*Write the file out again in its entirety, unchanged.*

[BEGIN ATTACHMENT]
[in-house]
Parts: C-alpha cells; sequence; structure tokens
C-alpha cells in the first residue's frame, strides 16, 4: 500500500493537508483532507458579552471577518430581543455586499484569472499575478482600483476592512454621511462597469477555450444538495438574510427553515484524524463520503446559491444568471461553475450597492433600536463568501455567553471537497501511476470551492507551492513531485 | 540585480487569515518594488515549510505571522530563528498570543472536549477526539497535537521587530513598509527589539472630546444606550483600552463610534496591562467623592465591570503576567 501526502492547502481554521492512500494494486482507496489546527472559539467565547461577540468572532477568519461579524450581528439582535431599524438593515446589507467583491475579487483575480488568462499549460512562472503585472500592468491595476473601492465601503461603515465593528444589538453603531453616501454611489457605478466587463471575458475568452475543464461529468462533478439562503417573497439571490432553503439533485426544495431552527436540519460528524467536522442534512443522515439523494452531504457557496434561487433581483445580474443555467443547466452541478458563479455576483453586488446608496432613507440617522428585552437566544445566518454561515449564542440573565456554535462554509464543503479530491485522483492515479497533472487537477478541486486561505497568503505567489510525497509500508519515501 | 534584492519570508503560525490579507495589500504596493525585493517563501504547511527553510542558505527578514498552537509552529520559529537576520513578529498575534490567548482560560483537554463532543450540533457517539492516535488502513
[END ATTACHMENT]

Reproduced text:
[in-house]
Parts: C-alpha cells; sequence; structure tokens
C-alpha cells in the first residue's frame, strides 16, 4: 500500500493537508483532507458579552471577518430581543455586499484569472499575478482600483476592512454621511462597469477555450444538495438574510427553515484524524463520503446559491444568471461553475450597492433600536463568501455567553471537497501511476470551492507551492513531485 | 540585480487569515518594488515549510505571522530563528498570543472536549477526539497535537521587530513598509527589539472630546444606550483600552463610534496591562467623592465591570503576567 501526502492547502481554521492512500494494486482507496489546527472559539467565547461577540468572532477568519461579524450581528439582535431599524438593515446589507467583491475579487483575480488568462499549460512562472503585472500592468491595476473601492465601503461603515465593528444589538453603531453616501454611489457605478466587463471575458475568452475543464461529468462533478439562503417573497439571490432553503439533485426544495431552527436540519460528524467536522442534512443522515439523494452531504457557496434561487433581483445580474443555467443547466452541478458563479455576483453586488446608496432613507440617522428585552437566544445566518454561515449564542440573565456554535462554509464543503479530491485522483492515479497533472487537477478541486486561505497568503505567489510525497509500508519515501 | 534584492519570508503560525490579507495589500504596493525585493517563501504547511527553510542558505527578514498552537509552529520559529537576520513578529498575534490567548482560560483537554463532543450540533457517539492516535488502513